Gold 1887 with 1897 Jubilee Medal in pair with Legion of Honour to Lady Feodora Gleichen, daughter of H.S.H. Prince Victor of Hohenlohe-Langenburg

Item type:

Product code: A5124

Item condition: E.F.

Our price: £2,950.00

Currently out of stock

Medal Description

Jubilee 1887, gold, with lady’s narrow 1897 clasp (impressed Countess Feodora Gleichen),   lady’s bow ribbon, France,  Legion of Honour, 4th Class breast badge, officers, with rosette,  gold, and enamel,

Provenance - Spink 1990  Gleichen Family Decorations and Awards.

Lady Feodora Georgina Maud Gleichen was born Her Serene Highness Countess Feodora von Gleichen in London  1861, the eldest daughter of H.S.H. Prince Victor of Hohenlohe-Langenburg and his wife Laura, Countess von Gleichen. In 1913, following her mother’s death, she and her siblings were granted the unique right to take the rank, style, and precedence before the daughters and younger sons of English dukes. In 1917, Gleichen was granted the rank and style of a daughter of a marquess by Royal Warrant of Precedence following the reforms of the family names of George V and Countess Feodora von Gleichen became Lady Fedora Gleichen.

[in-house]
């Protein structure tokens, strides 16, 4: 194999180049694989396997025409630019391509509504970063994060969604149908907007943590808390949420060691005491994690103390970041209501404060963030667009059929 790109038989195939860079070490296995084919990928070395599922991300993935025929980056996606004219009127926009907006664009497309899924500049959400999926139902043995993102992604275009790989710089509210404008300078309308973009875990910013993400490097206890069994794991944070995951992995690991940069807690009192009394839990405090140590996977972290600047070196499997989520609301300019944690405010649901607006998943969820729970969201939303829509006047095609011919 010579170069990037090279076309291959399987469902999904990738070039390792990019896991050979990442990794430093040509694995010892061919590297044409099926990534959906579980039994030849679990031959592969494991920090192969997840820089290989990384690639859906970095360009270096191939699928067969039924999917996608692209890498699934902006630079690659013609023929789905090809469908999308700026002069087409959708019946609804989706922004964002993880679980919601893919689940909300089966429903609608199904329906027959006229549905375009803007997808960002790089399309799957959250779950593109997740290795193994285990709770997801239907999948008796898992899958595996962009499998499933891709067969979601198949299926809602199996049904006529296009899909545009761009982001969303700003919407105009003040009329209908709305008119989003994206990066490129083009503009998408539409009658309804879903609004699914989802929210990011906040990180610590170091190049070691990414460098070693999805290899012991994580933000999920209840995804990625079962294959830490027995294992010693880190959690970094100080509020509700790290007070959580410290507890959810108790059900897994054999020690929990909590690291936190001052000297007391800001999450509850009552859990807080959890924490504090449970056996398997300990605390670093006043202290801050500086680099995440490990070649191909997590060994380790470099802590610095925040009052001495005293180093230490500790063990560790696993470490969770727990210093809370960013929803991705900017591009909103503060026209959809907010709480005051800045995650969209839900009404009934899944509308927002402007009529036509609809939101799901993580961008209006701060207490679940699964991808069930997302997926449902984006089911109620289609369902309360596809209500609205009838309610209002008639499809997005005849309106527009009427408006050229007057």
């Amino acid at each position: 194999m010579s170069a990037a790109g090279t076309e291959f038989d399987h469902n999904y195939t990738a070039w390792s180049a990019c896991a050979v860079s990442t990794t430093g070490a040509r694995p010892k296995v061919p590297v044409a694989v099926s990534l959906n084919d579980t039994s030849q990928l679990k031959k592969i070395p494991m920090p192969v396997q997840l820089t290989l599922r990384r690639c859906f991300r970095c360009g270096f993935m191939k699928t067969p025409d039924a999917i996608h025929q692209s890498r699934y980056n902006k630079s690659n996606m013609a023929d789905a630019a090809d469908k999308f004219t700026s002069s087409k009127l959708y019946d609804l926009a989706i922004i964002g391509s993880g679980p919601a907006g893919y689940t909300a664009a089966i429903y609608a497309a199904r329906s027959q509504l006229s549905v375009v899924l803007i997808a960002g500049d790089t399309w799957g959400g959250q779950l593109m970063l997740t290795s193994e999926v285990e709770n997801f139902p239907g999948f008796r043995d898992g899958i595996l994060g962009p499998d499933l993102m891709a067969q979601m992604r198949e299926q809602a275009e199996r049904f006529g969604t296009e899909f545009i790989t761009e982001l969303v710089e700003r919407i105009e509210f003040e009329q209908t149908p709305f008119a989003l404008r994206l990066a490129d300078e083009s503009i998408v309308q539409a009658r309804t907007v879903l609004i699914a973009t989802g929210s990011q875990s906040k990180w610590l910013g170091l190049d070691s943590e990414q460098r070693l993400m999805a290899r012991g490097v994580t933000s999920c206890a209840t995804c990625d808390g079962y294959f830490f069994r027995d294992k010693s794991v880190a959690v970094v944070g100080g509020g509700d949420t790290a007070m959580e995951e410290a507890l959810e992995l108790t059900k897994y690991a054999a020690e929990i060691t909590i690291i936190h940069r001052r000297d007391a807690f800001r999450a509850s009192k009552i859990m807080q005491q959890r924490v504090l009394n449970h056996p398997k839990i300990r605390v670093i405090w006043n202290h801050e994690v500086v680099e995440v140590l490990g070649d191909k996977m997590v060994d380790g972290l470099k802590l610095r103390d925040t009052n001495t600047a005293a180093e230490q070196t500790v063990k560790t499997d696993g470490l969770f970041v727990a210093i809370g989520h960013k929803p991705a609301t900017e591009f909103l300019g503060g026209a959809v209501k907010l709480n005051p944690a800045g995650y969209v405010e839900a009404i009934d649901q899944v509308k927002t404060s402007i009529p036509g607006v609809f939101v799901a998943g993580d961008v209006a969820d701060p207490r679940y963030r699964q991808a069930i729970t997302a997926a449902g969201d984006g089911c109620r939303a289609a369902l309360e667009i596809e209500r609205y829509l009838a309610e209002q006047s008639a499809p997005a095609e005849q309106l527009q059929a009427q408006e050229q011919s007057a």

Countess Feodora studied art in her father’s studio at St. James’s and later with Alphonse Legros at the Slade School of Art. She completed her artistic studies in Rome in 1891 and regularly exhibited at the Royal Academy. While maintaining her father's studio she associated with leading artists such as Sir George Frampton, sculptor of the statue of Peter Pan in Kensington Gardens. She completed her studies in Rome in 1891 and regularly exhibited at the Royal Academy from 1892 and at the New Dudley Gallery. A bas-relief and hand-mirror in jade and bronze won her a bronze medal at the Exposition Universelle in 1900. Shortly before her own death she had completed her final work, a memorial to the fallen of the 37th (British) Division (which had been commanded by her brother Lord Edward Gleichen) at Monchy-le-Preux in France, for which she was awarded the French Legion of Honour. She died  at her apartment in St. James’s Palace, London, 1922, and was later posthumously made the first female member of the Royal British Society of Sculptors.

Sold with a reproduced photograph of the recipient

See lot with Jubilee awarded tothe recipient's  mother, Princess Victor of Hohenlohe-Langenburg

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